Feature ~ People of Science
Awesome STEM Advocates ~ TAWBAS's Picks
Dr. Roberta Bondar
Dr. Roberta Bondar - astronaut, neurologist, physician, educator, photographer. She was the first Canadian woman and second Canadian in space when she flew aboard the space shuttle Discovery in 1992.
A doctor specializing in the nervous system, she is a pioneer in space medicine research. Bondar is also an renowned nature photographer.
She established The Roberta Bondar Foundation to educate people about environmental protection through art, and she currently serves as one of the organization’s directors.
Nicole has an avid interest in all things science. As an amateur astronomer, Nicole can be found looking up at the night sky appreciating the marvels of our universe. She is the editor of the Journal of the Royal Astronomical Society of Canada and the author of several books.
In her latest book, Nicole draws on her experience as a woman in STEM to highlight the incredible odds scientists faced chasing down discoveries and the ways in which sexism and racism, among other barriers, still affect women scientists to this day.
Scott Lough ~ Professor Quark
Prof Quark is a life-time advocate of STEM and his Circus of Science is a feature attraction of TAWBAS's annual Dark Sky Festival.
Through his super-energized performance, the Circus is an entertaining program for the younger participants as well as to young-at-heart.
Kids and adults alike unwittingly learn basic science while being gleefully entertained. Past activities have included: Cooking a Comet, Toilet Paper Aurora
and, 2001 - A Space Bucket Odyssey.
Notable Canadian Women of Science
Sophia B Jones
Sophie Bethena Jones, M.D., (May 16, 1857 - Sep 8, 1932), was born in Chatham, Ontario. She became a physician and the first Black faculty member at Spelman College (Atlanta, GA) in 1885. She also established the College's nurseing training course before going on to practice medicine in St. Louis, Philadelphia and Kansas City.
Jones' path to Spelman began at the University of Toronto. Discouraged by the limited medical education offered female students there, she packed her bags and enrolled in the University of Michigan's medical school. She graduated in 1885 and became the institution's first Black female doctor.
Jones had a passion for advancing public health and achieving health equity in the post-Civil War era. In 1913, she published a retrospective article titled, “Fifty Years of Negro Public Health.” One of the most cited quotes from Dr. Jones’ articles carries a powerful message that is still resonates today.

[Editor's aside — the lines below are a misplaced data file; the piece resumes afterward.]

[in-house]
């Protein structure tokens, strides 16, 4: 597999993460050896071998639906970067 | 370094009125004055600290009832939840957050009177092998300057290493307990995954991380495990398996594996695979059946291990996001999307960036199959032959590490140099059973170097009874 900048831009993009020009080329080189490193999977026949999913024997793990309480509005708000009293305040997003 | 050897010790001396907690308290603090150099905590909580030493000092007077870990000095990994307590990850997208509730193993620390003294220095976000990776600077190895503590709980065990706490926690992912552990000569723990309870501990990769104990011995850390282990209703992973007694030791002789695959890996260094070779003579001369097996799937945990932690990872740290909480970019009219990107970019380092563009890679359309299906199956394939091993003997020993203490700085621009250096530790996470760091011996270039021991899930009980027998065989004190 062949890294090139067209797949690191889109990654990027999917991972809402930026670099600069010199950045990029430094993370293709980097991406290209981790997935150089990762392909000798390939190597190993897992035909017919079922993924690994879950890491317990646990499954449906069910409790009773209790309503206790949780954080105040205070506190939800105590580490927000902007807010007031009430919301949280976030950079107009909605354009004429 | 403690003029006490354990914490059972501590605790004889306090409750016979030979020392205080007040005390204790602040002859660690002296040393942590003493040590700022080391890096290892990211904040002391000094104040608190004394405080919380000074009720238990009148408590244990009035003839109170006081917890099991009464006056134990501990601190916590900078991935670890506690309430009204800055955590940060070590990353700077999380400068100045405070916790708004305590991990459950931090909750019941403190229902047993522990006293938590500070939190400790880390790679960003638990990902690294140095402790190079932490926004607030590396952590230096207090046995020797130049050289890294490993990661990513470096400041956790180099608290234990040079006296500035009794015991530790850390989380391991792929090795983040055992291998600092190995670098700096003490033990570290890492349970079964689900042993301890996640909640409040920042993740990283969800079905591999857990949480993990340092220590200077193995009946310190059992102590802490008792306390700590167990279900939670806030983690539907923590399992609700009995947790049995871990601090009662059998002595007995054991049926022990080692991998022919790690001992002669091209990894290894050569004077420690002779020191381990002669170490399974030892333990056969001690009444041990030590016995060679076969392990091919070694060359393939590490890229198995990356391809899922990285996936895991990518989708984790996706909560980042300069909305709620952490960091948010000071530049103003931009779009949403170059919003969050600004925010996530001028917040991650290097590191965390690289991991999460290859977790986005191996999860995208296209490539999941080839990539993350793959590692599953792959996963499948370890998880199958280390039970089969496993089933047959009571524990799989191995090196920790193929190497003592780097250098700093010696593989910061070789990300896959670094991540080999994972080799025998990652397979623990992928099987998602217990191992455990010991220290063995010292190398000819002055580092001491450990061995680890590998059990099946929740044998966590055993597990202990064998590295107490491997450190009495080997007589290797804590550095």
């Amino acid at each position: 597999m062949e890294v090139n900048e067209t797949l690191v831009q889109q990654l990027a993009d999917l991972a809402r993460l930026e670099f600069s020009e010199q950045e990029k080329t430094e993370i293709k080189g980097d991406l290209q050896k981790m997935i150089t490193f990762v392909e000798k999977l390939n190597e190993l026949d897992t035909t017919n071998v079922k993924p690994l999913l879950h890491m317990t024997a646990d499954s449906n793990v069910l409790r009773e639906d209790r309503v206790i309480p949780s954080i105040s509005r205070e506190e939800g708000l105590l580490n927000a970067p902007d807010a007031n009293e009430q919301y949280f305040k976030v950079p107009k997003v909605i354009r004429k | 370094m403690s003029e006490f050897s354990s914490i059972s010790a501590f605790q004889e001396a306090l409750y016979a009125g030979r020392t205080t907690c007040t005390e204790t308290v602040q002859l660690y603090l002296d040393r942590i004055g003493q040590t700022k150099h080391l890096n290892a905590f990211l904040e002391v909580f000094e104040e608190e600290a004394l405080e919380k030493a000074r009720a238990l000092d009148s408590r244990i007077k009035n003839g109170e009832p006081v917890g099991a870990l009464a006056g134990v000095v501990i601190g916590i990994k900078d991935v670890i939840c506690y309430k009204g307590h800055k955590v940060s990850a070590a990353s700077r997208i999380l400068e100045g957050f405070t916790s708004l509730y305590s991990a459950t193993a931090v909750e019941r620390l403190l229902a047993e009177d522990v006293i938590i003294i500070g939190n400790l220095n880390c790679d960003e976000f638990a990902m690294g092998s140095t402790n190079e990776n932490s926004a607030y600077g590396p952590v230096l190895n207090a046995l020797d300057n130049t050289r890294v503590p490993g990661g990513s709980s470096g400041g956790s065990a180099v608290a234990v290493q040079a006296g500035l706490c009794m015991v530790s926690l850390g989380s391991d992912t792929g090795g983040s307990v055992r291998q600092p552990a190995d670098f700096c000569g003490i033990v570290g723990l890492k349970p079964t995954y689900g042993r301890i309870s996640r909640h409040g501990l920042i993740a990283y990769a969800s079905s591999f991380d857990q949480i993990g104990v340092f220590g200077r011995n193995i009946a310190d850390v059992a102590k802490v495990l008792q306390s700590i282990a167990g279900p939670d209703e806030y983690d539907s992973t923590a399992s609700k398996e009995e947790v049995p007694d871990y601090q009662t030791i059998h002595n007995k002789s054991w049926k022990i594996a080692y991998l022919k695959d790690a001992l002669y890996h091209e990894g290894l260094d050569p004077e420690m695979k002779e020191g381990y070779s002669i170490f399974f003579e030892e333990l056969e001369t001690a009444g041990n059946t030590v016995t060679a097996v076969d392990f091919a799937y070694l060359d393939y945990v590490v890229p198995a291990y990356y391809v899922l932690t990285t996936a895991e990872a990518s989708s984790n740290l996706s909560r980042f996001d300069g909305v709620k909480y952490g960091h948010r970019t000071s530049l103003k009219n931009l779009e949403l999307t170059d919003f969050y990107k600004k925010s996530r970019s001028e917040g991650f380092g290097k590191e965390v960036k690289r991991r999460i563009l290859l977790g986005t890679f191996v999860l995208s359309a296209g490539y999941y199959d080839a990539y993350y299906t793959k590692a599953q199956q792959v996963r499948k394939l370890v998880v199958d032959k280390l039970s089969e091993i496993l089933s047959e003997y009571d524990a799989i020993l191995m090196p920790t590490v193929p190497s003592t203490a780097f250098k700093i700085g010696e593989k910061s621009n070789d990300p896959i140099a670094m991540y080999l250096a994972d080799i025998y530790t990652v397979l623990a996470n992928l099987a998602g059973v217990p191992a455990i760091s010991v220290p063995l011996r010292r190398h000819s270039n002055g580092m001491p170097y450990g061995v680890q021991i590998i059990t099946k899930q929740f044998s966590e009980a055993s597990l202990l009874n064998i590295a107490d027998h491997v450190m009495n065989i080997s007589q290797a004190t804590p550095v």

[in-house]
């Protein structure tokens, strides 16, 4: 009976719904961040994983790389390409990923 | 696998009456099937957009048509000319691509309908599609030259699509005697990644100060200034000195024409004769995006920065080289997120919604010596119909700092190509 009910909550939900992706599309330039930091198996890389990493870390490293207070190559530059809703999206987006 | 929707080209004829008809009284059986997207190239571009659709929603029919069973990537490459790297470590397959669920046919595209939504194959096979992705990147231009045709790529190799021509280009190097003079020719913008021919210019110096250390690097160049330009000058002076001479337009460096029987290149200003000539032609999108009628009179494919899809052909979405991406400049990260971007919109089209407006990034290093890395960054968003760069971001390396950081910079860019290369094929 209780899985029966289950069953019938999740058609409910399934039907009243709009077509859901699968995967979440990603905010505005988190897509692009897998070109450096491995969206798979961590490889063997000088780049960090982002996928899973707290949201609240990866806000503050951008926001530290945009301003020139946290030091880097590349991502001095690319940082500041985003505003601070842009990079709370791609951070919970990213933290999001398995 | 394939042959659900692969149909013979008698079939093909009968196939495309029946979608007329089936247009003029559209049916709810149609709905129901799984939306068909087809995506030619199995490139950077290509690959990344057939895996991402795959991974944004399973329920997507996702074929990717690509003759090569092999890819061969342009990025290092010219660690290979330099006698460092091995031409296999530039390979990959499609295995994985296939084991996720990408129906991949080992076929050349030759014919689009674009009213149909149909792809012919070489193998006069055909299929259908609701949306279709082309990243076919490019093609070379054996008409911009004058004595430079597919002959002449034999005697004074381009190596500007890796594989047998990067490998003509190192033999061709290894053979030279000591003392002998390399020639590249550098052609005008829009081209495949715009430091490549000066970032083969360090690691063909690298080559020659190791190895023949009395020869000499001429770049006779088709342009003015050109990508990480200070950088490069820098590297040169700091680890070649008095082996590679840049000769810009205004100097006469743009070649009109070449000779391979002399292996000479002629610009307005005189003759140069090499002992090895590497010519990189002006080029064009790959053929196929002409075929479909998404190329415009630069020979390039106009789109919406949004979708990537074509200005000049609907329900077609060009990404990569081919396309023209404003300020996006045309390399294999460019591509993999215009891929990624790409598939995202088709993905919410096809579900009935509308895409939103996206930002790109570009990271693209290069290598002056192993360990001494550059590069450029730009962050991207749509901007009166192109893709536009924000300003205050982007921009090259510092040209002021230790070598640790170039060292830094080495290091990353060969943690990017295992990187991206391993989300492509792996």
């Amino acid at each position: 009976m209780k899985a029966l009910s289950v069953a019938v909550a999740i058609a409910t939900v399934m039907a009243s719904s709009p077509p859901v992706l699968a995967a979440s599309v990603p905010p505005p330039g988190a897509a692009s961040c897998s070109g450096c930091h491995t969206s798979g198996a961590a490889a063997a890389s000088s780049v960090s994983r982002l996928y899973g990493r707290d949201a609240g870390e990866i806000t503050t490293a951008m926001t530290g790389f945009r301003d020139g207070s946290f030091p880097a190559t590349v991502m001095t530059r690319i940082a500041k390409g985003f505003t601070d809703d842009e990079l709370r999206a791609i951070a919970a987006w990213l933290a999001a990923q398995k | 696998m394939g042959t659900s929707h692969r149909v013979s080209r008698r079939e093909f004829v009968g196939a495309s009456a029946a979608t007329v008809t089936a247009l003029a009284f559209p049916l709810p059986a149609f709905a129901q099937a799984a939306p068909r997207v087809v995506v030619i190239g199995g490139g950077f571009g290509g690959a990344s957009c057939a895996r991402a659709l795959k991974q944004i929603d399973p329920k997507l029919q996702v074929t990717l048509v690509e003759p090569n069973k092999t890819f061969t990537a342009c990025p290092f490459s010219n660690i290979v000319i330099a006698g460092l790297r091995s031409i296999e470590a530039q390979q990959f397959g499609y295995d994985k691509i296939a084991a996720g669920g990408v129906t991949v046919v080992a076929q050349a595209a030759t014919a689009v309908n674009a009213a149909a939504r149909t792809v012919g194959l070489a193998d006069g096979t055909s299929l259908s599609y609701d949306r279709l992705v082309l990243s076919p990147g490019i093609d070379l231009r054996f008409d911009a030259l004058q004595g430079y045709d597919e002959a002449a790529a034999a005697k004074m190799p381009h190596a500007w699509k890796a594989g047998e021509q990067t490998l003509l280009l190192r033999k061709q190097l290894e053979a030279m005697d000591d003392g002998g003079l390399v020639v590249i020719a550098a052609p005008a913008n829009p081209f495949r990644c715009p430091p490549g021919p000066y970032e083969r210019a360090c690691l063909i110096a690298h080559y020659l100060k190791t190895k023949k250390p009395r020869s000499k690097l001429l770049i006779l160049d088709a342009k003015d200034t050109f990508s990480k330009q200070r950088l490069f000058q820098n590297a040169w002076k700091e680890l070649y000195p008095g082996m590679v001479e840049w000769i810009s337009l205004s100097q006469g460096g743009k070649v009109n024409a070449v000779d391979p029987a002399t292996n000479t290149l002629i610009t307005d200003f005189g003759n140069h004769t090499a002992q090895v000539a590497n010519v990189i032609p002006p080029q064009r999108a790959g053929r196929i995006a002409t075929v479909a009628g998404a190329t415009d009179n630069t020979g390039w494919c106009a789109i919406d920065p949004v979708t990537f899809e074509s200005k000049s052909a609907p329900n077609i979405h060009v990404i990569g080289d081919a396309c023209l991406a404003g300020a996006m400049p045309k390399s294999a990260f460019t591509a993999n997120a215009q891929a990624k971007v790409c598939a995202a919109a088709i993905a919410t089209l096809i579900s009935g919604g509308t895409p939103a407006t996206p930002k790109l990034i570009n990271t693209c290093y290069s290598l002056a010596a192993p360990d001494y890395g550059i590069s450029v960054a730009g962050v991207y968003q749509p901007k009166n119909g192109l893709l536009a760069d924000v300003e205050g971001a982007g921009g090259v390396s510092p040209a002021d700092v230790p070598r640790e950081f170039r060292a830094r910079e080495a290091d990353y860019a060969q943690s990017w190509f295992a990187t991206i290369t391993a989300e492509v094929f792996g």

For more of Sophia's story...
Eugenia Duodu Addy
Dr. Eugenia Duodu is a scientist, speaker, community builder, and an advocate of STEM (science, technology, engineering and math).
She earned an Honours BSc in Chemistry and Biology and a PhD in Chemistry at the University of Toronto. Her research focused on the development of molecular detection tools for diseases such as cancer and Alzheimer’s.
Duoda-Addy is a long-standing community advocate. She developed and led numerous youth initiatives in low-income communities. Today, she is the CEO of Visions of Science Network for Learning, a charitable organization that empowers youth from low-income communities through meaningful engagement in STEM. (www.vosnl.org)
She regularly speaks at STEM education and community development events. As a TEDx speaker, she has been featured in numerous publications. Her goal is to help make a long-lasting positive impact in communities through STEM engagement and, in turn, enable youth to reach their potential.
Ann Underhill was one of the first Canadian women to pursue a career in astrophysics. She was born on June 12, 1920, in Vancouver, BC.
Her life's work has been on the hottest stars, and on the nature and properties of winds from young and old stars. She is one of a rare few who ever combined five decades of fundamental astronomical innovations to understand stars.
In over 200 publications Underhill has shown how
stars free themselves of the cloak of material which shrouds them as they are born, and how their winds affect star's evolution.
Underhill has been a visiting lecturer at Harvard and held a major research post at NASA where she helped to develop satellites that observe astronomical objects. Ann Underhill passed away at the age of 83 in Vancouver, BC on July 3, 2003.